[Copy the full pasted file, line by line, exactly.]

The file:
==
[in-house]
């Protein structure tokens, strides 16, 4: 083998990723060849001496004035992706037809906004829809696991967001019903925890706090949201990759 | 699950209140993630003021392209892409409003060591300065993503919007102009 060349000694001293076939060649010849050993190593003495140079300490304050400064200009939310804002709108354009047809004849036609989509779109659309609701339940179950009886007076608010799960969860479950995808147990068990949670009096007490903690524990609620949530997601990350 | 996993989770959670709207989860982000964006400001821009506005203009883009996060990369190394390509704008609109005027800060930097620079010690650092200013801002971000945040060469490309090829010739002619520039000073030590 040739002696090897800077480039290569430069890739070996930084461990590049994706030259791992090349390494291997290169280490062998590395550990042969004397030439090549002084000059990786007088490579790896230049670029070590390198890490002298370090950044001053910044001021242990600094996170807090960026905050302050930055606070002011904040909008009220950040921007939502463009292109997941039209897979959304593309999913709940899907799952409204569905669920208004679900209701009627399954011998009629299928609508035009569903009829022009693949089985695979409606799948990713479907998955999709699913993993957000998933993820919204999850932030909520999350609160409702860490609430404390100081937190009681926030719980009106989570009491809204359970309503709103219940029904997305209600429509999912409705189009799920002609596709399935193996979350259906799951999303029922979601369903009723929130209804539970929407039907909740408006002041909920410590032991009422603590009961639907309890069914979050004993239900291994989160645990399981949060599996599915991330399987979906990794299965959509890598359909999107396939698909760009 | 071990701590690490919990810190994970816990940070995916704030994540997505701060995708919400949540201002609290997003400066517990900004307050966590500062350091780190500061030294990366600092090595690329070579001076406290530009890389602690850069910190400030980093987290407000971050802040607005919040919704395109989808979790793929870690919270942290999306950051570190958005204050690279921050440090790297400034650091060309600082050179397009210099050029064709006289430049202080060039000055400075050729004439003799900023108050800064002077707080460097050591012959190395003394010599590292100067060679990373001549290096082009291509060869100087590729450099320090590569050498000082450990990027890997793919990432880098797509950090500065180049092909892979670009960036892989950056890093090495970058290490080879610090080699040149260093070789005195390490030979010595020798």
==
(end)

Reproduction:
[in-house]
């Protein structure tokens, strides 16, 4: 083998990723060849001496004035992706037809906004829809696991967001019903925890706090949201990759 | 699950209140993630003021392209892409409003060591300065993503919007102009 060349000694001293076939060649010849050993190593003495140079300490304050400064200009939310804002709108354009047809004849036609989509779109659309609701339940179950009886007076608010799960969860479950995808147990068990949670009096007490903690524990609620949530997601990350 | 996993989770959670709207989860982000964006400001821009506005203009883009996060990369190394390509704008609109005027800060930097620079010690650092200013801002971000945040060469490309090829010739002619520039000073030590 040739002696090897800077480039290569430069890739070996930084461990590049994706030259791992090349390494291997290169280490062998590395550990042969004397030439090549002084000059990786007088490579790896230049670029070590390198890490002298370090950044001053910044001021242990600094996170807090960026905050302050930055606070002011904040909008009220950040921007939502463009292109997941039209897979959304593309999913709940899907799952409204569905669920208004679900209701009627399954011998009629299928609508035009569903009829022009693949089985695979409606799948990713479907998955999709699913993993957000998933993820919204999850932030909520999350609160409702860490609430404390100081937190009681926030719980009106989570009491809204359970309503709103219940029904997305209600429509999912409705189009799920002609596709399935193996979350259906799951999303029922979601369903009723929130209804539970929407039907909740408006002041909920410590032991009422603590009961639907309890069914979050004993239900291994989160645990399981949060599996599915991330399987979906990794299965959509890598359909999107396939698909760009 | 071990701590690490919990810190994970816990940070995916704030994540997505701060995708919400949540201002609290997003400066517990900004307050966590500062350091780190500061030294990366600092090595690329070579001076406290530009890389602690850069910190400030980093987290407000971050802040607005919040919704395109989808979790793929870690919270942290999306950051570190958005204050690279921050440090790297400034650091060309600082050179397009210099050029064709006289430049202080060039000055400075050729004439003799900023108050800064002077707080460097050591012959190395003394010599590292100067060679990373001549290096082009291509060869100087590729450099320090590569050498000082450990990027890997793919990432880098797509950090500065180049092909892979670009960036892989950056890093090495970058290490080879610090080699040149260093070789005195390490030979010595020798």